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and it would last forever. it really just turns brown. it doesn't char. >> hi, there. >> hi. >> first off, thank you for being such a rock star engineer. i really look up to that. you spoke this evening about inspiration and the fact that everybody who you look up to was inspired at some point in time in their life, between the ages of 4 and 14. i'm wondering, do you have your own branch -- do any of your divisions have a branch whose sole purpose is to inspire the youth? are you familiar with first, for instance? >> you know, i'm very familiar. in fact, i was a judge at the very first u.s. first competition. in manchester, new hampshire. dean kaman invited me to be a judge. and the u.s. first competition was just too high -- two high schools in manchester the first year. so i'm very familiar with what he does. i'm very supportive of that. i gave a talk at a brand new charter school in my hometown up there where they're starting off kids with robotics and they're between the ages of 6 and 13. and, boy, are they excited to go to school. that was cool. let's see. the big problem that we had
. there will not negotiate on the debt ceiling. sherrod brown said they were going with it. whitehouse said the same thing earlier. obama said they want an end to the high jinks. host: what is your take on president obama's role in negotiating so far? guest: i think he has a strong impulse to reach a deal. his priorities to reaching a deal is surpassing his desire to stand up for progressive principles. to protect parts of the government from harmful cuts that would hurt a lot of regular americans. host: republicans saw his news conference as unusual. john mccain said he should not know if he should be mad or sad. guest: the white house anticipated a lot of progress angst over this deal. they knew there would be concessions. he was trying to fire up the team, slam-dunking on republicans to make it seem like a partisan fight. i think that probably worked. john mccain complained. a lot democratic rally to the cause. host: joe biden made his way to the senate last night. do you know? guest: he allayed a lot of concerns about the debt ceiling. if republicans would refuse to raise the debt ceiling and if obama
>> that wraps up to date's pro- forma session. we also heard that senator scott brown had confirmed that report. white house sources are vehemently denying that. the white house saying they have not sent up any bill or any built up to capitol hill today. we expect to have a question comes up when steny hoyer talks with reporters. that is supposed to happen in about five minutes. we will have live coverage when the minority whip speaks to reporters. in the meantime, we will bring you harry reid who opened the senate session this morning with comments on the situation, and we will hear what he had to say about the fiscal cliff now. : new year's eve is fast approaching and for decades and decades the american people have watched the ball drop in times square. it's the countdown to midnight, the start of a new year. but this year, mr. president, the american people are waiting for the ball to drop but it's not going to be a good drop. because americans' taxes are approaching the wrong direction. come the first of this year, americans will have less income than they have today. if we go over the cli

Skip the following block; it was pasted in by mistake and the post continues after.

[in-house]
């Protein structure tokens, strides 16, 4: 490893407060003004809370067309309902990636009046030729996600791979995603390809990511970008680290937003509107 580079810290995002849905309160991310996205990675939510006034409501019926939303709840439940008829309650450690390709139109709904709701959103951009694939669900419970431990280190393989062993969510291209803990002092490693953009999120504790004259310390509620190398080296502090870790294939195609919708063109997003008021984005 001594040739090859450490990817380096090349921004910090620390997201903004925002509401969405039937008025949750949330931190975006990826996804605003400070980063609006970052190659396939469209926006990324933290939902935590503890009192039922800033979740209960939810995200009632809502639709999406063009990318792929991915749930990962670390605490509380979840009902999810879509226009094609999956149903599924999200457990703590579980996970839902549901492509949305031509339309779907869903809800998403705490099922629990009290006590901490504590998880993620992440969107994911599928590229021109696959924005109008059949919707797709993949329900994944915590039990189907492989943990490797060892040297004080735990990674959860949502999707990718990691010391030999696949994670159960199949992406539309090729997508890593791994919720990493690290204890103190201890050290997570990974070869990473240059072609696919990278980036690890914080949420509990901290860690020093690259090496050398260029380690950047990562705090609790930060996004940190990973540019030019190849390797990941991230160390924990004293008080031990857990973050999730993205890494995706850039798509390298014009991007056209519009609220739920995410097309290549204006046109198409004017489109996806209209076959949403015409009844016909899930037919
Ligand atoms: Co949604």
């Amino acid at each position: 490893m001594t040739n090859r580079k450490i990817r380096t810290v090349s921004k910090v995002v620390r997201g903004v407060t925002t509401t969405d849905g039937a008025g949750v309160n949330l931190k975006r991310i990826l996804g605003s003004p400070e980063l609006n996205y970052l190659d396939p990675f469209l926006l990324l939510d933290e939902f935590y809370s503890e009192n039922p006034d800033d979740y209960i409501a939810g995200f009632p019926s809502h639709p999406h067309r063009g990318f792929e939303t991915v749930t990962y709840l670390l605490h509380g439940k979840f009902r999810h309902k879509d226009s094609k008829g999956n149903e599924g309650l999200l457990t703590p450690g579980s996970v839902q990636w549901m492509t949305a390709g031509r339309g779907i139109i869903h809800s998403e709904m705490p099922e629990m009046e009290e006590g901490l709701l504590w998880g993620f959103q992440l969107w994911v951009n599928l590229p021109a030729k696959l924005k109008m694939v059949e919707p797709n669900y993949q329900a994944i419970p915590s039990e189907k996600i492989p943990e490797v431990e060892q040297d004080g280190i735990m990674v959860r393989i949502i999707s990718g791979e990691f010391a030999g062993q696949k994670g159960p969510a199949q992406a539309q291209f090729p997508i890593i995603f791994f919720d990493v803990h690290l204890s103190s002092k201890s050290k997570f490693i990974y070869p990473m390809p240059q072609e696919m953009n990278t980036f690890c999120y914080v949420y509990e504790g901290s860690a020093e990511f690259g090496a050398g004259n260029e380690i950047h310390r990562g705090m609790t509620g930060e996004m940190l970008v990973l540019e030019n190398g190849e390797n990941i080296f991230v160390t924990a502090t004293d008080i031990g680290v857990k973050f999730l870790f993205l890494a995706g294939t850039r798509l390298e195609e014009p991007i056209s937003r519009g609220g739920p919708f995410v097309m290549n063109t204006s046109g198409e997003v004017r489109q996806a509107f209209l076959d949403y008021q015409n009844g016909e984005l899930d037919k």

in and argued in. don't give in because of the fact these guys are different and they are brown somehow we have to have fantastic solutions. [applause] >> oh, google. up next, amos. >> once again i have to remind you that this debate is not about attacking iran. this debate is about not letting iran become nuclear. because the world cannot afford a nuclear iran. it is not the same story. it is not really the same story as the cold war. this is a regime calling for destruction of another country. i never remember the united states wants to destroy the soviet union and vice versa. so it's another story. and i think people underestimate what will happen to the m.p.t. and in what kind of world we will live after iran will become nuclear. it's not the issue -- i am a general. i fought in many wars. nobody hates wars more than me. i have been there. i saw the blood, i saw the pain, i saw the waste of resources, i saw the cry of the or fans and widows. we call for the world to wake up and stop iran before it will be a nuclear war. and when you run out of argument, you speak about the wars that nobody
, and from brown university, the 2012 presidential election. now a conversation on emerging economies like china, india, and brazil. we will hear from a new york university economist that says china is on the decline. he says sustainable economic growth is not possible. another economist argues china will continue growing. it is moderated by one of the magazine's editors. >> the emerging economies were the place to go if you wanted to feel optimistic. this year, there is a pretty sharp slowdown in emerging economies and i think a lot of questioning as to whether they can keep up the stellar growth rates. whether there is something bigger changing. if the models themselves have to be looked at. that is what has to be looked at for 2013. we have outstanding individuals that are both known for very contrary and views on emerging economies, we will start with bill easterly. he is probably best known to you for his books that have been best sellers. why the west has done so much harm and so little good, a very non-provocative book. and how they both fundamentally changed the way people thought
Search Results 0 to 4 of about 5